How to Improve Your Social Skills


Most advice I’ve heard for improving social skills falls into one of a few categories. First, there are trite suggestions like, “be yourself”, which are at best feel-good platitudes and at worst, gross simplifications. Although this advice may be correct, it isn’t practical.

Next, there is the advice to improving your character. Be honest, loyal and trustworthy. Show respect and be friendly. This is the type of advice in books such as Steve Covey’s The 7 Habits of Highly Effective People and Dale Carnegie’s How to Win Friends and Influence People. Good ideas, but they aren’t useful if you just want to be more sociable.

Finally there is the area of self-improvement from the dating community. Although this is the first time social mechanics are often broken down in a useful way, it has a pretty narrow focus. Social skills are important for more than just sex.

What are Social Skills?

I’m a pretty ordinary guy. I don’t have magic powers of persuasion and charisma. But I have a great social life, and this hasn’t always been the case. I believe I started at a point of below average social skills, and I’ve made a lot of progress in the last few years.

I believe part of the problem when it comes to improving social skills is that the term is a blanket statement for many different areas of self-improvement. I’ve seen so few comprehensive guides to improving social skills because the term includes everything from:

  • Being extroverted.
  • Persuasiveness and selling.
  • Maintaining relationships.
  • Friendships and having a social circle.
  • Meeting new people.
  • Dating.
  • etc.

With such a diverse range of different attributes, it’s hard to pin down exactly what “social skills” are, never mind create a complete guide to improving them. Despite this giant list of ideas, I’m going to focus on just two. Aside from dating (which already has a lot of coverage), these are the two I feel people identify with most when they use the term “social skills”.

Becoming Outgoing and Shedding Social Awkwardness

When I read an email from someone trying to improve general social skills, it usually takes the form of:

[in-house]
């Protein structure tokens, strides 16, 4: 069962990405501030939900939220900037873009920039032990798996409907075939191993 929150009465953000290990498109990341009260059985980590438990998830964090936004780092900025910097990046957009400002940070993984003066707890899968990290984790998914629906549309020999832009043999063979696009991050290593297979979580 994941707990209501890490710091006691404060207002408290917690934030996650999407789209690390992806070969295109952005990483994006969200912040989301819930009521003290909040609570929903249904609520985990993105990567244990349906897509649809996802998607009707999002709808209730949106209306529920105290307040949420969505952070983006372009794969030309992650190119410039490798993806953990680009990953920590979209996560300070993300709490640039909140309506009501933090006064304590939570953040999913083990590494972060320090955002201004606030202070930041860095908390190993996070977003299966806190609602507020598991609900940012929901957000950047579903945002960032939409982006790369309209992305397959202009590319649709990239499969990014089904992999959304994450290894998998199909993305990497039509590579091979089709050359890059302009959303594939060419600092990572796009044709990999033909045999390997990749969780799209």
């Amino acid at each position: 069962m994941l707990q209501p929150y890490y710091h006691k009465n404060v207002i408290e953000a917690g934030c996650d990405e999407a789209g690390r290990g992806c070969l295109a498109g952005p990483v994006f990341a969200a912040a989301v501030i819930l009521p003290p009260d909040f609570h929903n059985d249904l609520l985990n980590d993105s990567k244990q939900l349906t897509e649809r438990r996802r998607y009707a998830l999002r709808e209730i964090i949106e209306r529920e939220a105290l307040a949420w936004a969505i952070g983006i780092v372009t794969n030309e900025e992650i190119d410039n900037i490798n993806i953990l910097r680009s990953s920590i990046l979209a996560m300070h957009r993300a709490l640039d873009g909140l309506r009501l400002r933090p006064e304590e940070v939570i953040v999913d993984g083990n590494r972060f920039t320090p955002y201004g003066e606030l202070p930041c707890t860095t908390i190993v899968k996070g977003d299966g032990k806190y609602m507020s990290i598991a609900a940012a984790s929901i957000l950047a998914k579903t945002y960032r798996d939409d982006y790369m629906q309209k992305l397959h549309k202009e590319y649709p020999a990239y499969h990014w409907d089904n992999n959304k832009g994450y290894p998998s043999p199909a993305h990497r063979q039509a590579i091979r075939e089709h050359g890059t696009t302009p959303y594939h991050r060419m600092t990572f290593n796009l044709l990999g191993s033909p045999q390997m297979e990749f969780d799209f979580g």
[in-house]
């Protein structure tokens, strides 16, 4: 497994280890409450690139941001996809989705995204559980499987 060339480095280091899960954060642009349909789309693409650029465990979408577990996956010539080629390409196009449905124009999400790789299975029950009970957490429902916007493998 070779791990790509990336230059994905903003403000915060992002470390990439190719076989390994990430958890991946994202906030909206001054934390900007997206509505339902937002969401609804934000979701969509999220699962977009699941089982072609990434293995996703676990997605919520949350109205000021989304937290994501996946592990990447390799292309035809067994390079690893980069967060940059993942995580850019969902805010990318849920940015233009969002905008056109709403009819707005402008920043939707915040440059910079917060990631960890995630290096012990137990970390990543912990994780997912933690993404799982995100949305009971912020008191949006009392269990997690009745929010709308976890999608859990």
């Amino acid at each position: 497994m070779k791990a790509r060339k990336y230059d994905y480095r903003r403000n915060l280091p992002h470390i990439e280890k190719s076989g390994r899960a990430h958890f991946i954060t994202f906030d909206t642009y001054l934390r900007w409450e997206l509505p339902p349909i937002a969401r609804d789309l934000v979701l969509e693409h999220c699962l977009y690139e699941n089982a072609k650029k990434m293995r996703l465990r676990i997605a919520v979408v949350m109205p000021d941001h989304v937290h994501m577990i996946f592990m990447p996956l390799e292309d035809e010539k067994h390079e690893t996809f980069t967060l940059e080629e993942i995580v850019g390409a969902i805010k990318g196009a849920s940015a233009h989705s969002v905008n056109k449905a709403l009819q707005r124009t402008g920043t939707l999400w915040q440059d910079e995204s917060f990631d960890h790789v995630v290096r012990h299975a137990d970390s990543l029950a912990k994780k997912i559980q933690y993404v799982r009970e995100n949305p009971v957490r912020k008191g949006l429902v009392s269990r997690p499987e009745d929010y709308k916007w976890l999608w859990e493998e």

1. Becoming more outgoing and being more comfortable around other people.
  2. Shedding the awkwardness they feel in some social situations.

There is certainly a large range with this. Some people might be hopelessly introverted and fumble basic interactions. Other people might just have difficulty being as completely comfortable as they would like in certain situations. You don’t need to be a social moron to want to improve this aspect of life, just like you don’t need to be grossly overweight to want to go to the gym.

How to Become More Outgoing

Get over the label “introvert”. I’m not here to discuss the scientific merit of using these labels. They might be accurate, they might not. But, if you want to become more outgoing you have to stop thinking of yourself as an “introvert” and more like an athlete who is out of shape. You can build the muscles, it just takes some practice.

The first step to become more outgoing is to systematically destroy all your social fears. This isn’t an easy feat, but if you break it down into manageable steps, it can be done. You may be to terrified to walk up to complete strangers and introduce yourself. But, you might be able to if you had friends accompany you.

I remember a story about construction workers that built skyscrapers. They said that when you work on the job, you get used to the heights. Dangling hundreds of feet in the air didn’t bother them, because their bodies became conditioned to it. However, if they stopped working construction for a few years, the natural fear of heights would return.